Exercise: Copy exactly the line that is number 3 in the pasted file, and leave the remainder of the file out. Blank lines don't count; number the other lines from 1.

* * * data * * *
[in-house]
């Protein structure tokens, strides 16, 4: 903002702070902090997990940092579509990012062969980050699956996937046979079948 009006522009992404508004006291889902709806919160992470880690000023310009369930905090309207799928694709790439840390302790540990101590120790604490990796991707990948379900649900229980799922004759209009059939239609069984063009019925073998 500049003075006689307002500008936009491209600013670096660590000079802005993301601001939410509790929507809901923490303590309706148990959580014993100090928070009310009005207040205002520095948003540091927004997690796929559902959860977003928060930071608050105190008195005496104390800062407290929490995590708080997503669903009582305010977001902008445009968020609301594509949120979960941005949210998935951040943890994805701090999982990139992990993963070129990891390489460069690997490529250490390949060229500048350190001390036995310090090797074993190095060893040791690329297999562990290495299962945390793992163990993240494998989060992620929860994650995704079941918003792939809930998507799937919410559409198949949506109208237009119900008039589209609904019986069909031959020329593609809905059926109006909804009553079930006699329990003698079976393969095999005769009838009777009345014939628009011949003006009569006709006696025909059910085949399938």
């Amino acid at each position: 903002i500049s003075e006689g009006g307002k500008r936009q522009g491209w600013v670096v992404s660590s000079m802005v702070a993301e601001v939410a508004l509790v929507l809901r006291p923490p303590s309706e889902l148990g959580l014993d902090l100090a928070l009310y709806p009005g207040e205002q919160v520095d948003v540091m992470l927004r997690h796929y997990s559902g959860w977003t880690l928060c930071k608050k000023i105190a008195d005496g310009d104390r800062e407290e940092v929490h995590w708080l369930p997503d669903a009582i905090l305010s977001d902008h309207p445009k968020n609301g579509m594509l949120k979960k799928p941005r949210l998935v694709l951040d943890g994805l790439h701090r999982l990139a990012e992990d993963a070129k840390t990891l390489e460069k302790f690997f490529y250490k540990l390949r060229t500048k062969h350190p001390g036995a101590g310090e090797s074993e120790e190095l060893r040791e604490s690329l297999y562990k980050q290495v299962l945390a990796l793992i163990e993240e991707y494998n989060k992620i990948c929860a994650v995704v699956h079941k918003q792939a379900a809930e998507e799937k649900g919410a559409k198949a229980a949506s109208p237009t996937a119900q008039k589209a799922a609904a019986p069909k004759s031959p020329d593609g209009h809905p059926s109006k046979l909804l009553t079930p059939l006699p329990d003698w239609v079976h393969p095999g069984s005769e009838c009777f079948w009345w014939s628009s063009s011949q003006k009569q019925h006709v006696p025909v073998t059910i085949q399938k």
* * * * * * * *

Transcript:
């Amino acid at each position: 903002i500049s003075e006689g009006g307002k500008r936009q522009g491209w600013v670096v992404s660590s000079m802005v702070a993301e601001v939410a508004l509790v929507l809901r006291p923490p303590s309706e889902l148990g959580l014993d902090l100090a928070l009310y709806p009005g207040e205002q919160v520095d948003v540091m992470l927004r997690h796929y997990s559902g959860w977003t880690l928060c930071k608050k000023i105190a008195d005496g310009d104390r800062e407290e940092v929490h995590w708080l369930p997503d669903a009582i905090l305010s977001d902008h309207p445009k968020n609301g579509m594509l949120k979960k799928p941005r949210l998935v694709l951040d943890g994805l790439h701090r999982l990139a990012e992990d993963a070129k840390t990891l390489e460069k302790f690997f490529y250490k540990l390949r060229t500048k062969h350190p001390g036995a101590g310090e090797s074993e120790e190095l060893r040791e604490s690329l297999y562990k980050q290495v299962l945390a990796l793992i163990e993240e991707y494998n989060k992620i990948c929860a994650v995704v699956h079941k918003q792939a379900a809930e998507e799937k649900g919410a559409k198949a229980a949506s109208p237009t996937a119900q008039k589209a799922a609904a019986p069909k004759s031959p020329d593609g209009h809905p059926s109006k046979l909804l009553t079930p059939l006699p329990d003698w239609v079976h393969p095999g069984s005769e009838c009777f079948w009345w014939s628009s063009s011949q003006k009569q019925h006709v006696p025909v073998t059910i085949q399938k």